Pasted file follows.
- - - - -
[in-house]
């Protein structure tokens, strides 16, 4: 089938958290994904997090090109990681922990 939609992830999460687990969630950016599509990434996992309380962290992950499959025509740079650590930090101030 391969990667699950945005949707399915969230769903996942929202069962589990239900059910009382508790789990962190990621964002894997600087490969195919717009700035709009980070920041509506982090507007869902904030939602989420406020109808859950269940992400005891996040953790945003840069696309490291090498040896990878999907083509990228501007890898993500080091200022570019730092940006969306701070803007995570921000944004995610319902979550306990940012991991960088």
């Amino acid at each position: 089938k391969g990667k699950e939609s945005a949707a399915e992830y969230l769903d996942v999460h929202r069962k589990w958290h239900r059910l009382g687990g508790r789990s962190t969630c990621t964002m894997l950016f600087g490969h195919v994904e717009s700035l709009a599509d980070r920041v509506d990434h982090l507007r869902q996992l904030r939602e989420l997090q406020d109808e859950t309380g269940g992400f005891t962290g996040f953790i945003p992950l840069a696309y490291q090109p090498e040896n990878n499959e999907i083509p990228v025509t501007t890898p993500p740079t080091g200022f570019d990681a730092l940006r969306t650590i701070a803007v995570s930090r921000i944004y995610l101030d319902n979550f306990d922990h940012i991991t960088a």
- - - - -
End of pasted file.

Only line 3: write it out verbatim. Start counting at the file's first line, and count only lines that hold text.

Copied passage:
């Amino acid at each position: 089938k391969g990667k699950e939609s945005a949707a399915e992830y969230l769903d996942v999460h929202r069962k589990w958290h239900r059910l009382g687990g508790r789990s962190t969630c990621t964002m894997l950016f600087g490969h195919v994904e717009s700035l709009a599509d980070r920041v509506d990434h982090l507007r869902q996992l904030r939602e989420l997090q406020d109808e859950t309380g269940g992400f005891t962290g996040f953790i945003p992950l840069a696309y490291q090109p090498e040896n990878n499959e999907i083509p990228v025509t501007t890898p993500p740079t080091g200022f570019d990681a730092l940006r969306t650590i701070a803007v995570s930090r921000i944004y995610l101030d319902n979550f306990d922990h940012i991991t960088a």